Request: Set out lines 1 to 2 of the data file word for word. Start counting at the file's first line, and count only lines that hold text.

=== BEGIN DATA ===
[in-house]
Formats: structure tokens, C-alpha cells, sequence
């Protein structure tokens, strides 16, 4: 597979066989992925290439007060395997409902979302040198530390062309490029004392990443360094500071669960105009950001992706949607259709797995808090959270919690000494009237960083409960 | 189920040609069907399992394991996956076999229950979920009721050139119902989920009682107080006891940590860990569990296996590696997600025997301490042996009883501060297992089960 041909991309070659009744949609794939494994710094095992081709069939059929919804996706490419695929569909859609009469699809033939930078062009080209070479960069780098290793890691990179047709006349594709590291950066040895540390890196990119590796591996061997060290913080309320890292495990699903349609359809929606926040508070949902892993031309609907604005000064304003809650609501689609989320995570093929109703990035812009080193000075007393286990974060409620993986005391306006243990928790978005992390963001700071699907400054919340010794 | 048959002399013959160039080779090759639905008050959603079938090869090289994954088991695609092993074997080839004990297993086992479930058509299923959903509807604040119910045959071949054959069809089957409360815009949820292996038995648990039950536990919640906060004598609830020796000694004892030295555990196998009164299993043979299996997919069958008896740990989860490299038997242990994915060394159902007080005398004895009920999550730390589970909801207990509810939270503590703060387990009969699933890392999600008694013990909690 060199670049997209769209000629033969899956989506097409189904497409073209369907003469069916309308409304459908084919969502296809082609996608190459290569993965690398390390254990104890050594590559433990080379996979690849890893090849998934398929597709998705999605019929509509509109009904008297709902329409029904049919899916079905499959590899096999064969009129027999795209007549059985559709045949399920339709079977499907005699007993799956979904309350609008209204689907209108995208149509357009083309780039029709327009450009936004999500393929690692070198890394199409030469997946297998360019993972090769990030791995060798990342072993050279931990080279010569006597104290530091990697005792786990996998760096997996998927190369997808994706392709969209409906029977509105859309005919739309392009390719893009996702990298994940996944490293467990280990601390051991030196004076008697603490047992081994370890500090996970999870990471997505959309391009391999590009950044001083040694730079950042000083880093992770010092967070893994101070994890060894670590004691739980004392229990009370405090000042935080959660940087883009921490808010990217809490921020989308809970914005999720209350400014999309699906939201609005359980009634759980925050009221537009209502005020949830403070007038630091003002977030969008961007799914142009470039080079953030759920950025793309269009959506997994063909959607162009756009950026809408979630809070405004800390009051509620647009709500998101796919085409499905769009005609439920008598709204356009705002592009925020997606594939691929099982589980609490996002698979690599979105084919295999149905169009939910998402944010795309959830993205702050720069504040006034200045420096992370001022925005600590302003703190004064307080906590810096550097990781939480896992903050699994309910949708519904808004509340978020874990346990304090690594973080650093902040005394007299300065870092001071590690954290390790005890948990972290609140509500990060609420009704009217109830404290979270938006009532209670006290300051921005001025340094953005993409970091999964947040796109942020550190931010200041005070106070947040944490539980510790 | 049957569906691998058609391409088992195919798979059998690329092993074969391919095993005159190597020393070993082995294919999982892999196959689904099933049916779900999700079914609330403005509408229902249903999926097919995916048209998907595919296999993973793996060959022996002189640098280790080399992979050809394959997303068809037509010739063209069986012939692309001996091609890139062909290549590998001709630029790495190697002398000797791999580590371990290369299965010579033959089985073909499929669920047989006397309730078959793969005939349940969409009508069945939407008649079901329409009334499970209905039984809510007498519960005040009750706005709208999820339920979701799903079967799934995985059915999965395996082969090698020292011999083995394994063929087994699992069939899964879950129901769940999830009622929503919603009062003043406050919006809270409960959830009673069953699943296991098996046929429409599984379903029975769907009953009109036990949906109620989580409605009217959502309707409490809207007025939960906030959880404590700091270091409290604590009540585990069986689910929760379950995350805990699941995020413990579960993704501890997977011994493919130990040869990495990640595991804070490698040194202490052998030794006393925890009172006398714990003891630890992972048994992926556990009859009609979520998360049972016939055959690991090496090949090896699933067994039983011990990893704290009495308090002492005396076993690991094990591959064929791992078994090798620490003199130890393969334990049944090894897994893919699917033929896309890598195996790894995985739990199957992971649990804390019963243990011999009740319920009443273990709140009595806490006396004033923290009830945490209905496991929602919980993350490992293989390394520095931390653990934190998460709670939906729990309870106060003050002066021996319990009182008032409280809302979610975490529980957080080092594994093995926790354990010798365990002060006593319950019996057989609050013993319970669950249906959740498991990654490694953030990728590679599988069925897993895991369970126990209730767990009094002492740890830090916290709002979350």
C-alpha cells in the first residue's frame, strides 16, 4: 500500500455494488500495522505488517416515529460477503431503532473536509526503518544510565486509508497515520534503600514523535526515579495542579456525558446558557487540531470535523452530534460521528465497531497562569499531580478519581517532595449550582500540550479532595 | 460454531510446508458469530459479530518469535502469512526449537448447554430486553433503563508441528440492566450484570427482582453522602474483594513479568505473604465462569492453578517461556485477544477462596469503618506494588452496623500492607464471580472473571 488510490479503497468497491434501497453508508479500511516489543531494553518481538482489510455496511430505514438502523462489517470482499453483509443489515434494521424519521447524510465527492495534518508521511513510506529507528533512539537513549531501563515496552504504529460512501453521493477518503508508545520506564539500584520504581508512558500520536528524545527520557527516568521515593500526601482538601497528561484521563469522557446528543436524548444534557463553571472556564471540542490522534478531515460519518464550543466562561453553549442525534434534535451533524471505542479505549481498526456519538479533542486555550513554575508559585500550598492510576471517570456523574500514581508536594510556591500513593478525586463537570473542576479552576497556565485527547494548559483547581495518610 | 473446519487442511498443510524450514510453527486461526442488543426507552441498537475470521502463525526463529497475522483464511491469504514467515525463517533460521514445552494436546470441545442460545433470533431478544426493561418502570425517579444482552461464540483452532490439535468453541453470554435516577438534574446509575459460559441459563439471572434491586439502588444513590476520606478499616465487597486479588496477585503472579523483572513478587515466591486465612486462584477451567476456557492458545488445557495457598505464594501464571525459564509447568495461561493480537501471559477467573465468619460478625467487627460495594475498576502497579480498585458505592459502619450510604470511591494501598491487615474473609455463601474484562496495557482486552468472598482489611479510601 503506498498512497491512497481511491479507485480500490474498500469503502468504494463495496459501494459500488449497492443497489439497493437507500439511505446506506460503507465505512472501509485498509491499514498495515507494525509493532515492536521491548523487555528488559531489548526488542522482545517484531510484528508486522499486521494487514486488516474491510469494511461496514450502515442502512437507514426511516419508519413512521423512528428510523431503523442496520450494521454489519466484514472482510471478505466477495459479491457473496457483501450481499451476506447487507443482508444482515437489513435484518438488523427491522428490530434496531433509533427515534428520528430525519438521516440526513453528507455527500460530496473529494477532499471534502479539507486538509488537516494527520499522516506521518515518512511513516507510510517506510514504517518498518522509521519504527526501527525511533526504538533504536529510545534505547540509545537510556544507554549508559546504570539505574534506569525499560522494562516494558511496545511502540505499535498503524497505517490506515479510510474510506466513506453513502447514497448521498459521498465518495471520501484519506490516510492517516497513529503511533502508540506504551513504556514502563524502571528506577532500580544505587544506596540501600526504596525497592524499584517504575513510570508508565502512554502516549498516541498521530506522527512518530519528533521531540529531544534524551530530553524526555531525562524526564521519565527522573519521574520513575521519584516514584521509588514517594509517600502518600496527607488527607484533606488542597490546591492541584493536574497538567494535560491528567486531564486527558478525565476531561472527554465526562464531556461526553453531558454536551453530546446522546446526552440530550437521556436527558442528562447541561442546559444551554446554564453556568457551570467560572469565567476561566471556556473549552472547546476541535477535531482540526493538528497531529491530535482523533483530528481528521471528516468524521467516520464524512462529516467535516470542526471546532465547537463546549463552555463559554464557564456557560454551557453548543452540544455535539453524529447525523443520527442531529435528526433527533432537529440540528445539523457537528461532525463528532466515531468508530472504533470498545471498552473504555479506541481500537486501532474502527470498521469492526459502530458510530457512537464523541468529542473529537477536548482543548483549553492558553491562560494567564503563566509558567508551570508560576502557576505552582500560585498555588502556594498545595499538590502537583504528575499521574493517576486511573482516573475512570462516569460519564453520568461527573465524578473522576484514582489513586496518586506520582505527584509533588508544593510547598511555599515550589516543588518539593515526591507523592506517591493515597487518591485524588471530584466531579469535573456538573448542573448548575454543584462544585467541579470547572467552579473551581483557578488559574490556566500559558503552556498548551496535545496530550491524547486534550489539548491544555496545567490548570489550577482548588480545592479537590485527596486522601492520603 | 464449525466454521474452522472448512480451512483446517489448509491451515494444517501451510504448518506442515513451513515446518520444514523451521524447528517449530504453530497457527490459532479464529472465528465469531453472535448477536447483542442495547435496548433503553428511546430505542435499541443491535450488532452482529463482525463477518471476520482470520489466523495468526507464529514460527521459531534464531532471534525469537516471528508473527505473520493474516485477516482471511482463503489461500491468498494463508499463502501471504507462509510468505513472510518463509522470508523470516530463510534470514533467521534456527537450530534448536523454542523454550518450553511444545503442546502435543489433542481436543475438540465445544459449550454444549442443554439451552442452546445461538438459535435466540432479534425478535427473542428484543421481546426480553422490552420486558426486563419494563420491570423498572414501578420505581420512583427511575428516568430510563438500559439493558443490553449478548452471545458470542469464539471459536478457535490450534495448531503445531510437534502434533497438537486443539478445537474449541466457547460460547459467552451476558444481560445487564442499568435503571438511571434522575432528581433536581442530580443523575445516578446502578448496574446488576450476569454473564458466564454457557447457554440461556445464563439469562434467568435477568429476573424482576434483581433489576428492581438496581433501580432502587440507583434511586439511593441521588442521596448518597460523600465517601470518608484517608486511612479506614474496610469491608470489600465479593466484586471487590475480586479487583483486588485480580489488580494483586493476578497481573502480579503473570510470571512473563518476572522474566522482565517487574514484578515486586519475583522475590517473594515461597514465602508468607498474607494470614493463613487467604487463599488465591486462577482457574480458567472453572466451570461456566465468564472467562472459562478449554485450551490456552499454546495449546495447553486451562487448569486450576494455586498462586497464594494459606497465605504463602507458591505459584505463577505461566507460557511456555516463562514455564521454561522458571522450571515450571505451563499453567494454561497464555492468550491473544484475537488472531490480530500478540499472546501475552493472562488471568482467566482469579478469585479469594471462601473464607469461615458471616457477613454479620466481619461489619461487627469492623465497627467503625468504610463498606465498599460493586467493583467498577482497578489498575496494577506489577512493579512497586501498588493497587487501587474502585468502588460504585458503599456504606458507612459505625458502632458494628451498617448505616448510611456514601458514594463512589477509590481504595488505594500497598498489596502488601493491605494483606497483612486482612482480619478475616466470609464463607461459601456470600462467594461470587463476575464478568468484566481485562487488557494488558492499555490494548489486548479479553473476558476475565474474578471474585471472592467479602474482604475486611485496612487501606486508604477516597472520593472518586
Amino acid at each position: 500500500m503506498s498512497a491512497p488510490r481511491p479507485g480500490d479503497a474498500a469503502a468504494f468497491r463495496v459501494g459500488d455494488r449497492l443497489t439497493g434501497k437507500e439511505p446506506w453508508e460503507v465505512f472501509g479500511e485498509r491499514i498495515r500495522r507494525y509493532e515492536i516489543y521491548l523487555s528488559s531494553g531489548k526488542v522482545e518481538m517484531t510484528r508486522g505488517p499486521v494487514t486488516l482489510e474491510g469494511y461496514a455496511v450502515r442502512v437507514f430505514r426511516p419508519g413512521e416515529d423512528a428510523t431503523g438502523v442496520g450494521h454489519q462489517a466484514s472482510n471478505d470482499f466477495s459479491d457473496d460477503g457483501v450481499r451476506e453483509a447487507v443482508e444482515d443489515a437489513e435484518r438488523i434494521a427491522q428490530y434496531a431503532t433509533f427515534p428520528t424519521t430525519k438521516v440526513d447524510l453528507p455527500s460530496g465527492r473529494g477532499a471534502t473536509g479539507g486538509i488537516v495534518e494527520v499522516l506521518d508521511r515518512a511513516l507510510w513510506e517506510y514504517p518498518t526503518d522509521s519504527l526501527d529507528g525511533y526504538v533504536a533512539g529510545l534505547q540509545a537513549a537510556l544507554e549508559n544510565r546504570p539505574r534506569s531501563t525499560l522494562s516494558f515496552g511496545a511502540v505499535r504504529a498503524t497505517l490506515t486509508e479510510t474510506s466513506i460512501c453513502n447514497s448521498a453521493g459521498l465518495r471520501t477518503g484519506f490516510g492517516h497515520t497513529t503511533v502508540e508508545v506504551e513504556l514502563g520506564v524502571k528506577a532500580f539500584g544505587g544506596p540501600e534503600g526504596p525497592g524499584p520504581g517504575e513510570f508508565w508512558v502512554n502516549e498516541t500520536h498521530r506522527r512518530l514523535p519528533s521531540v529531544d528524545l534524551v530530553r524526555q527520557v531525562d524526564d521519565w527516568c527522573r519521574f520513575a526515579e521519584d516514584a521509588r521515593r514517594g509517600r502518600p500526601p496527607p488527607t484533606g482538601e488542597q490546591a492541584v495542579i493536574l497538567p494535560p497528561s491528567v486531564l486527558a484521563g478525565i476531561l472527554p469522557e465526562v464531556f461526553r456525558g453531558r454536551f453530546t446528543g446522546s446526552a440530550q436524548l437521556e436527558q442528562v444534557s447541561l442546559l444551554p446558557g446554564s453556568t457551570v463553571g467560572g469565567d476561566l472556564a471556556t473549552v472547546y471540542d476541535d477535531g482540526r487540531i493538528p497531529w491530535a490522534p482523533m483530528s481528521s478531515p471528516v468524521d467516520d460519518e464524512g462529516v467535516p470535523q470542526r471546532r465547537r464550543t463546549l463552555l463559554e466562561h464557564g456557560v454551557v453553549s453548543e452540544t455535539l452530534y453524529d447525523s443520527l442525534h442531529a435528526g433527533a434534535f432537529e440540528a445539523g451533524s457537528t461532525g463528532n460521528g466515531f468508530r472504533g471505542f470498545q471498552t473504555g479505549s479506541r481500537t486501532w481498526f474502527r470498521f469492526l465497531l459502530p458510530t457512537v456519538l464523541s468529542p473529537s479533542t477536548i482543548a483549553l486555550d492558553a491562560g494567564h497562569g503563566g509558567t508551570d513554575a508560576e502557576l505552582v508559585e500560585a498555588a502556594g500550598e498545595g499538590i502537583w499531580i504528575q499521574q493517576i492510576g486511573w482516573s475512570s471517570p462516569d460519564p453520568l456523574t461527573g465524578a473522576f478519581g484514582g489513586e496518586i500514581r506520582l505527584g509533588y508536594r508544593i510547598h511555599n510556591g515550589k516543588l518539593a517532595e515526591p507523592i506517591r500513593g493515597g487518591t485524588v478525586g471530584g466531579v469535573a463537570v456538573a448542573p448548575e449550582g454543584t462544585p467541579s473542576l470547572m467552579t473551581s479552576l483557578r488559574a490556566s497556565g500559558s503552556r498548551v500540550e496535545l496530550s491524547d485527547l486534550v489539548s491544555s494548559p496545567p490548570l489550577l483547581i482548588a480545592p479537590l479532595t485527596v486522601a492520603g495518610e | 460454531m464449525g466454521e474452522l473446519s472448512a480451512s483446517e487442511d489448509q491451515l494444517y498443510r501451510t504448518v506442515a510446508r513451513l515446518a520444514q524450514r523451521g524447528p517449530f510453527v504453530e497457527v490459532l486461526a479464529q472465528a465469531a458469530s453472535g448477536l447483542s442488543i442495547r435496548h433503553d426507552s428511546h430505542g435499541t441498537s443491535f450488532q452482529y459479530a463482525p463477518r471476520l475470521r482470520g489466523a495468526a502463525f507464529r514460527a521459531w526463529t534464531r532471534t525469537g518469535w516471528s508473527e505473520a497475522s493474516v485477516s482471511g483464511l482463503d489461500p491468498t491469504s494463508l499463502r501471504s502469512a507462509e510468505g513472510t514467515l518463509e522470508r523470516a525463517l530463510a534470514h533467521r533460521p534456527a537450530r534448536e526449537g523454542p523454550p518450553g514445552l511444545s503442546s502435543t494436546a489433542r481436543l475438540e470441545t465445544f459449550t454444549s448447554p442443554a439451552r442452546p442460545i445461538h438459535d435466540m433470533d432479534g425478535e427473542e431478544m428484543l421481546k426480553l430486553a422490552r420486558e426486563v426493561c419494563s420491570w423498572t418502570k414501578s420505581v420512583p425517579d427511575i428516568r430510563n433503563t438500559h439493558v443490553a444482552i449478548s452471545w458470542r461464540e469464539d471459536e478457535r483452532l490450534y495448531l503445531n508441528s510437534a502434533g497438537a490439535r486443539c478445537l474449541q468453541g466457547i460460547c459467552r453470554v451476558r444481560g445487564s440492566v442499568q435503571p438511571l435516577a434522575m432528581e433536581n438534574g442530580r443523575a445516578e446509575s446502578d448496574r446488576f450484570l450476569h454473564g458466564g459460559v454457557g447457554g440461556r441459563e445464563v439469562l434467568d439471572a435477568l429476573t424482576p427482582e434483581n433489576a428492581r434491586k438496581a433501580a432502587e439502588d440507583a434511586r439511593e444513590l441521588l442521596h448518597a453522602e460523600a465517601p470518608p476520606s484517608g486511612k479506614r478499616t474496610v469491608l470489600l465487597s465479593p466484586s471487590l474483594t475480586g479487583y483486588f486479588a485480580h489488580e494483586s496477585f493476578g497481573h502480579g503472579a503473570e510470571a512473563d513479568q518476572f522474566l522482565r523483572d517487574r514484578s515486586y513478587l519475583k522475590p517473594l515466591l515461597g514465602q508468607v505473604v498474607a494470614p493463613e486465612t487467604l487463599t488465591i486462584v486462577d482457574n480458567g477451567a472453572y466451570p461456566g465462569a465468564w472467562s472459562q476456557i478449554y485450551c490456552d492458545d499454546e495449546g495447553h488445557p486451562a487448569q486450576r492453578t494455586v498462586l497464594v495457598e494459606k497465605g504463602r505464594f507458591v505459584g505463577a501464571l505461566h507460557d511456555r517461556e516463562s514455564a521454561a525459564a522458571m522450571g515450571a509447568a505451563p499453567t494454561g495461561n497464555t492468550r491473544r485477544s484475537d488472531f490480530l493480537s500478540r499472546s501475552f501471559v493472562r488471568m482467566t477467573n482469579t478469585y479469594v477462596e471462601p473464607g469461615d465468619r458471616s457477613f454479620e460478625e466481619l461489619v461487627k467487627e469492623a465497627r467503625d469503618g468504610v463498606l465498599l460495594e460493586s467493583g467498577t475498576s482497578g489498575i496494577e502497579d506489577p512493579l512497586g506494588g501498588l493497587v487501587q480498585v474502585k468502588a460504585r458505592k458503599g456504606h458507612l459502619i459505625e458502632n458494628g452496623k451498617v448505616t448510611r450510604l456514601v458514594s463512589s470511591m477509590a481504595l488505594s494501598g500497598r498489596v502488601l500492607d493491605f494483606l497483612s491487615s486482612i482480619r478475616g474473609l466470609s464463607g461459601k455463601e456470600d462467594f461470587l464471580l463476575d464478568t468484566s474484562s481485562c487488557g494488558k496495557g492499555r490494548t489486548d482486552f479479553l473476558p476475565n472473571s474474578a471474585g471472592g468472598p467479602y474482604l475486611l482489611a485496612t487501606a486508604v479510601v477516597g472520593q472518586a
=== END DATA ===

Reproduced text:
[in-house]
Formats: structure tokens, C-alpha cells, sequence